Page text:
Noopur Prakash Goel’s “Blue”

Art, by definition, is the expression or application of human creative skill and imagination, typically in a visual form such as painting or sculpture; it produces works to be appreciated primarily for their beauty or emotional power. Art is never correct or incorrect, right or wrong, pretty or ugly. Art is unique because a person’s mindset and experiences can influence the way one interprets a piece.

The short film entitled “Blue” by Noopur Prakash Goel, a student and fellow staff member of UCLA’s FEM, features a woman looking at herself in the mirror and painting over her eyes, nose, and leaving her mouth unmarked. What does this mean to you?

Goel’s work examines ways to connect with people and bring focus to the everyday. She shares, “My concept is about overcoming our insecurities when we look at ourselves in the mirror. It talks about painting over our personal expectations and overcoming them so that we can ultimately embrace who we are and achieve our inner goals as individuals.”

To me, “Blue” represents a manifestation of overcoming our conscience and self-criticisms. In the beginning of the video, the woman quickly glances at herself in the mirror, then begins to stroke the brush onto the mirror. Before the brush touches the woman’s reflection, there is no sound. This presents a time in our lives when our insecurities and self-criticisms get the best of us; we hear nothing but silence from the exterior because we are overwhelmingly invested in our own thoughts and criticisms — our negative perceptions of ourselves. However, as the reflection is painted blue, the sound escalates. I interpret this as a time when we overcome our insecurities, thus freeing ourselves from the ball and chain that is our limiting expectations and criticisms. It represents contentment, well-being, and awakening.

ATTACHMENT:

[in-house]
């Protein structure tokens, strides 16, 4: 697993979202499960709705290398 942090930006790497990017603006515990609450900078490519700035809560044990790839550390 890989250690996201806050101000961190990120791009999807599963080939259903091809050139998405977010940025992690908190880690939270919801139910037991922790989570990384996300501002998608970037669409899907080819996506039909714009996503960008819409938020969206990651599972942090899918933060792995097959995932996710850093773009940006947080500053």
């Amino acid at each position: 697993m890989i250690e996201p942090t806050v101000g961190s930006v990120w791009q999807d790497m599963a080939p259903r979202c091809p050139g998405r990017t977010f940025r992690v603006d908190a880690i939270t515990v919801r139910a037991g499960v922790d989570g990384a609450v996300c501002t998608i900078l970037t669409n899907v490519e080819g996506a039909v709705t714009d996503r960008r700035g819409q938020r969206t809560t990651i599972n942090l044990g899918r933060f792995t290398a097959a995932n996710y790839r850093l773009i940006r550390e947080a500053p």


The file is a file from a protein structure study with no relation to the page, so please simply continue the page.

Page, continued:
I feel that she does not paint over her mouth because she gains a new perspective on life, but does not lose her voice. In doing this, she announces that she has an autonomous voice separate from the expectations she has of herself before overcoming them.

This work of art symbolizes the beautiful transition we undergo as we realize our expectations and criticisms only limit us, and that in order to flourish, we must first allow ourselves to break away from the toxic thoughts we may drown ourselves in.

Goel expresses that “one thing [she loves] about art is it can be interpreted in so many ways and be associated with different experiences or memories from person to person.”

Art is definitely an experience in itself. It is amazing how art can trigger different emotions in different people. Personally, “Blue” has enabled me to realize that the destructive way in which we criticize ourselves is detrimental to who we truly are as individuals, and that we must not carry such a heavy burden.

Allow yourself to grow.

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